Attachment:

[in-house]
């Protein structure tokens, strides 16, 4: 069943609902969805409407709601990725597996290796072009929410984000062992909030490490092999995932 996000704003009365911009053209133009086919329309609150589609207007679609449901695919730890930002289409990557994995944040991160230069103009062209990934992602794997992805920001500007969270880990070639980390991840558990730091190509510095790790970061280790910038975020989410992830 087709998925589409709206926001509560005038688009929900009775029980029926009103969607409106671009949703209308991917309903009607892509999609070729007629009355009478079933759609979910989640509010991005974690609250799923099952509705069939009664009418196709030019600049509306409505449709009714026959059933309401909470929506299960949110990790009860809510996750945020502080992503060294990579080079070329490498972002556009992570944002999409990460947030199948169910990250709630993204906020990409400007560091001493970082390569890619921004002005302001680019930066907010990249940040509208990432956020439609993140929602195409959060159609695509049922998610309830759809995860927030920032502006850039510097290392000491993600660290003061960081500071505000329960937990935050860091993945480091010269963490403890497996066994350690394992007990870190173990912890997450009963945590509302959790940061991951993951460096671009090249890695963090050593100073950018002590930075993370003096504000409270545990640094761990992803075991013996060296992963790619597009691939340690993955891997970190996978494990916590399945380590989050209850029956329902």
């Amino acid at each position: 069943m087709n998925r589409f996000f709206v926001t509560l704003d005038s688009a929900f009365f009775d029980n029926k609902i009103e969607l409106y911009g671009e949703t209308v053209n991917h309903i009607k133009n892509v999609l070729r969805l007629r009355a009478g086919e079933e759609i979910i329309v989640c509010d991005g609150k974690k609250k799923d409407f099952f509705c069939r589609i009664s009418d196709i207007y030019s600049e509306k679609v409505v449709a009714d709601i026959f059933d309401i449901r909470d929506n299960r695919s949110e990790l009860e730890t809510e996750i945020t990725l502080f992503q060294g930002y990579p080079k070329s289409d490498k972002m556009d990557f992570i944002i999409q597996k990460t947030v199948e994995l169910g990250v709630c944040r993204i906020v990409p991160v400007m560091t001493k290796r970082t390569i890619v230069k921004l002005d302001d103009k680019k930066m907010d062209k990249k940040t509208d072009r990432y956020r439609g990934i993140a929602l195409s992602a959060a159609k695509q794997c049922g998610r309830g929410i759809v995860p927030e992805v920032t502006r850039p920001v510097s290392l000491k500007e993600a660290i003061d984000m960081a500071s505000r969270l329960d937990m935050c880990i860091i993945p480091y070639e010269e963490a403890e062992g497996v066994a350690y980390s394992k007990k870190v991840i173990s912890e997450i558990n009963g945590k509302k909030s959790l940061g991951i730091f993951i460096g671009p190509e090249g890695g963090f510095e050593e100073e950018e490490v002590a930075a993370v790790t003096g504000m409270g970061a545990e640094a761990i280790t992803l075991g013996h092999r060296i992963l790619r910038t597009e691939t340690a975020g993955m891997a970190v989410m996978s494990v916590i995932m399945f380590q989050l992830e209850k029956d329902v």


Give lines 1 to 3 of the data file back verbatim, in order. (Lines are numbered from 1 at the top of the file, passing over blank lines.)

[in-house]
């Protein structure tokens, strides 16, 4: 069943609902969805409407709601990725597996290796072009929410984000062992909030490490092999995932 996000704003009365911009053209133009086919329309609150589609207007679609449901695919730890930002289409990557994995944040991160230069103009062209990934992602794997992805920001500007969270880990070639980390991840558990730091190509510095790790970061280790910038975020989410992830 087709998925589409709206926001509560005038688009929900009775029980029926009103969607409106671009949703209308991917309903009607892509999609070729007629009355009478079933759609979910989640509010991005974690609250799923099952509705069939009664009418196709030019600049509306409505449709009714026959059933309401909470929506299960949110990790009860809510996750945020502080992503060294990579080079070329490498972002556009992570944002999409990460947030199948169910990250709630993204906020990409400007560091001493970082390569890619921004002005302001680019930066907010990249940040509208990432956020439609993140929602195409959060159609695509049922998610309830759809995860927030920032502006850039510097290392000491993600660290003061960081500071505000329960937990935050860091993945480091010269963490403890497996066994350690394992007990870190173990912890997450009963945590509302959790940061991951993951460096671009090249890695963090050593100073950018002590930075993370003096504000409270545990640094761990992803075991013996060296992963790619597009691939340690993955891997970190996978494990916590399945380590989050209850029956329902």
């Amino acid at each position: 069943m087709n998925r589409f996000f709206v926001t509560l704003d005038s688009a929900f009365f009775d029980n029926k609902i009103e969607l409106y911009g671009e949703t209308v053209n991917h309903i009607k133009n892509v999609l070729r969805l007629r009355a009478g086919e079933e759609i979910i329309v989640c509010d991005g609150k974690k609250k799923d409407f099952f509705c069939r589609i009664s009418d196709i207007y030019s600049e509306k679609v409505v449709a009714d709601i026959f059933d309401i449901r909470d929506n299960r695919s949110e990790l009860e730890t809510e996750i945020t990725l502080f992503q060294g930002y990579p080079k070329s289409d490498k972002m556009d990557f992570i944002i999409q597996k990460t947030v199948e994995l169910g990250v709630c944040r993204i906020v990409p991160v400007m560091t001493k290796r970082t390569i890619v230069k921004l002005d302001d103009k680019k930066m907010d062209k990249k940040t509208d072009r990432y956020r439609g990934i993140a929602l195409s992602a959060a159609k695509q794997c049922g998610r309830g929410i759809v995860p927030e992805v920032t502006r850039p920001v510097s290392l000491k500007e993600a660290i003061d984000m960081a500071s505000r969270l329960d937990m935050c880990i860091i993945p480091y070639e010269e963490a403890e062992g497996v066994a350690y980390s394992k007990k870190v991840i173990s912890e997450i558990n009963g945590k509302k909030s959790l940061g991951i730091f993951i460096g671009p190509e090249g890695g963090f510095e050593e100073e950018e490490v002590a930075a993370v790790t003096g504000m409270g970061a545990e640094a761990i280790t992803l075991g013996h092999r060296i992963l790619r910038t597009e691939t340690a975020g993955m891997a970190v989410m996978s494990v916590i995932m399945f380590q989050l992830e209850k029956d329902v």